The Data Expert – Simon Swift

The Data Expert – Simon Swift – World Healthcare Journal

To many healthcare professionals, data is a word that can be scary. It can often be unclear how data can help drive improvements, and even how it can be accessed successfully. But for hospitals and systems that are looking to improve their outcomes and manage budgets, data is a valuable tool to analyse performance and reduce expenditure.

The UK has a huge amount of valuable data, much of it within the NHS. With more than 40 years of patient data, there is a wealth of information that can assist newer healthcare systems that are looking to be more efficient from the outset. It has an even greater global application in the treatment of diseases and health trends, so a key aim should be collecting data sets from around the world that can be shared internationally for the good of the patient.

Within this laudable aim are the constraints around governance and ownership of the data. In using such data outside the UK, these needs should be considered carefully and managed but there is potential for widening the usage. And there are several useful immediate applications – the most important of which is in medtech and pharma.

The approach to work now being called real world data or real-world evidence is very valuable in post-licence monitoring of drugs where the evidence is generated from real clinical practice. This is potentially valuable to the life sciences sector and important to citizens who need treatment, because clinical trials are done with tightly defined cohorts of patients under controlled circumstances. These trials are in quite different population segments, so that post-launch evaluation monitoring and the ability to segment patients into population cohorts is potentially very valuable. So equally, it shouldn’t be surprising that, when treatments are used outside of the strict controls and clinical trials, the results are quite different too.

Thus, the more different data sets that we can meaningfully bring together the better. But we need to be assured that the input data is comparable. So where we have a value field in a UK dataset and what appears to be the same value field in a data set from Denmark or the US, it requires further work to ensure that the number in what appears to be the same value field across those different data sets is created and validated in the same way, so they can be used meaningfully, or not.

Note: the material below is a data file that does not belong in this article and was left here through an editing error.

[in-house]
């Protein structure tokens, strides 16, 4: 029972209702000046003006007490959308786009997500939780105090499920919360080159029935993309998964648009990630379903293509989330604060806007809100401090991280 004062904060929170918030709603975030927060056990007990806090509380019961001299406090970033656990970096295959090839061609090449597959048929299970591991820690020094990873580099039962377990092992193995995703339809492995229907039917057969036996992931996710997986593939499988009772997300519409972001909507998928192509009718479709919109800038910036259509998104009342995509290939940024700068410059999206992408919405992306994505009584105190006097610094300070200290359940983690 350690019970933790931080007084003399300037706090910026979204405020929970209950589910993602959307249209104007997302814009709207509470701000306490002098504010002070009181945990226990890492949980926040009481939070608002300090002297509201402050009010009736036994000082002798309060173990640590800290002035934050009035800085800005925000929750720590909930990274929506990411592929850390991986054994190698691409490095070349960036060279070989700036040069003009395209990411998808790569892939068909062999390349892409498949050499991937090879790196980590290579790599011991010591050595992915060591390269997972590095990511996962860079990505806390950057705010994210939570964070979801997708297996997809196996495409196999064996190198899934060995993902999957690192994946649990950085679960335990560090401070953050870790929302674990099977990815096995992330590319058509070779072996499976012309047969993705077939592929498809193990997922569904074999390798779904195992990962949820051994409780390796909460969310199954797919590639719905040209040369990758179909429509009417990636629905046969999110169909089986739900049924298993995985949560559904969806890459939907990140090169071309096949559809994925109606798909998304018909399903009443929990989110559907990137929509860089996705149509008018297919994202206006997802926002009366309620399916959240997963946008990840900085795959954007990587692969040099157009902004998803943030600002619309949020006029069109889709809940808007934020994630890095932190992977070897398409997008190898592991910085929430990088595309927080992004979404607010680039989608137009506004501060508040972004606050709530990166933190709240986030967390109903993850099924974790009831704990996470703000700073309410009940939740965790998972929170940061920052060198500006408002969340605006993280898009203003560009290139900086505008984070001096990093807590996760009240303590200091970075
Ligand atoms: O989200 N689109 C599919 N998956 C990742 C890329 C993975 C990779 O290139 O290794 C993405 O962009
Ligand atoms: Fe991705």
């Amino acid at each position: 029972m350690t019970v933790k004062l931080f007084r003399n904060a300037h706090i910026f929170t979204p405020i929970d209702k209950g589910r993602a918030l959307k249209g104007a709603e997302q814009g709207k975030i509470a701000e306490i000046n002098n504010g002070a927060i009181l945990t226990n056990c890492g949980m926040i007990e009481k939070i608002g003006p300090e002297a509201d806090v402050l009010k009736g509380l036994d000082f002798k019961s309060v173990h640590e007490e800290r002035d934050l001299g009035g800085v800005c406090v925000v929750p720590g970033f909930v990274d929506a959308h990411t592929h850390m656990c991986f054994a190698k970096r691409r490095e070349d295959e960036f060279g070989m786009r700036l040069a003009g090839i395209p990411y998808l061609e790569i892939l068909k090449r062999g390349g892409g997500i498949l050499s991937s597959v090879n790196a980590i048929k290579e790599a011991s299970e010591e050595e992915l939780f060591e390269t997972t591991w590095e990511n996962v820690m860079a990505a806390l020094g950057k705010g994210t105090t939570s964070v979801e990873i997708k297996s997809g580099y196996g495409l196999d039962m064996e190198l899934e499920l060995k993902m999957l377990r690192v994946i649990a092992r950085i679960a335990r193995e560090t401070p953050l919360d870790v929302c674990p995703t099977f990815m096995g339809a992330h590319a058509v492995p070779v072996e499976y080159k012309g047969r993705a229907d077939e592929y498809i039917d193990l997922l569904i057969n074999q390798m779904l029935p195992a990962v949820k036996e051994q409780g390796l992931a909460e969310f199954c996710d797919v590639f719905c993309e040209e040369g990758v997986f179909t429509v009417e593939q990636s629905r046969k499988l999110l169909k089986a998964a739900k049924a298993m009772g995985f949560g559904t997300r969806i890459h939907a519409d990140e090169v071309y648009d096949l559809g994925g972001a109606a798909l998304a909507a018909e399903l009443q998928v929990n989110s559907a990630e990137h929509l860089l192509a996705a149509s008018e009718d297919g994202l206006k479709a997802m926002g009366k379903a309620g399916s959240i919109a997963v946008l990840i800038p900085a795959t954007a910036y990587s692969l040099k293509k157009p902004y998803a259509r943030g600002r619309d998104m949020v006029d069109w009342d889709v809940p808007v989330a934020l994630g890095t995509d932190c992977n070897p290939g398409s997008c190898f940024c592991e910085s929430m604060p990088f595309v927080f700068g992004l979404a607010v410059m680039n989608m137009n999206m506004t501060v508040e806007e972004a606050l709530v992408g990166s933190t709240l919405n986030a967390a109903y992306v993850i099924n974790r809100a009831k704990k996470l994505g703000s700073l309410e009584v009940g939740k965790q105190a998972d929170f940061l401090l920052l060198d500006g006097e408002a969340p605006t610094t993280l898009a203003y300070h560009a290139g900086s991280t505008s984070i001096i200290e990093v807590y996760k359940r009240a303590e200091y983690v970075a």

The importance of developing healthcare systems

Every health system has finite budgets and demand always outstrips supply so the collection of data cannot be the most important thing. However, by using this data all health systems can be better at what they do. It can ensure that people who need treatment can access the best standard of care possible, as systems can be designed to offer the right care to the right people in a timely manner. It can also prevent people from being harmed, not through bad actors or negative intent but through lack of knowledge and comparisons with other patient groups.

How the UK data sets can help

The UK is uniquely positioned to be able to help to make some of those key decisions through the way that we use and manipulate data. We have considerable experience here, and we can use the NHS - an extremely efficient health system - as a baseline. For example, we know in the NHS how many hospitals we need per 100,000 population. We can adjust that figure for all sorts of facts about population and geography and come up with models that we can demonstrate work.

We also have more mature or larger comprehensive data sets than most other countries, and we are accustomed to using that data in order to understand the system and clinical performance. A good example is the UK NHS Getting It Right First Time program which uses a data-driven, clinically-led approach to enable often difficult conversations at a local level, where comparable data is used to inform a clinical conversation around the quality of care, the choices that are made and the outputs delivered. These have a significant impact in the NHS and that methodology is transferable anywhere in the world.

If a healthcare system is interested in doing something with data, my immediate response would be to ask why, what the purpose is and what do they want to achieve. Once you understand their ambition, you can understand if and how you can apply data to support that ambition. For example, if it is equitable access across the population there will be a significant data and maths that can applied to come up with powerful information to drive system design in a direction of equity of access. If the purpose is to improve cost efficiency, then there’s a different approach. If there is a lack of clarity around a problem, we can give many different examples in areas of system design, clinical practice, predictive care and so on to see where the interest lies.

The UK has a publicly funded national health system and probably more experience of using national-level data sets to improve cost quality and efficiency of care than other systems, even where those systems appear to be similar. We have the ability to use these techniques more effectively because of the scale of the UK population, which means we’re more used to using them and ultimately we have more experience.

Original article posted on the World Healthcare Journal.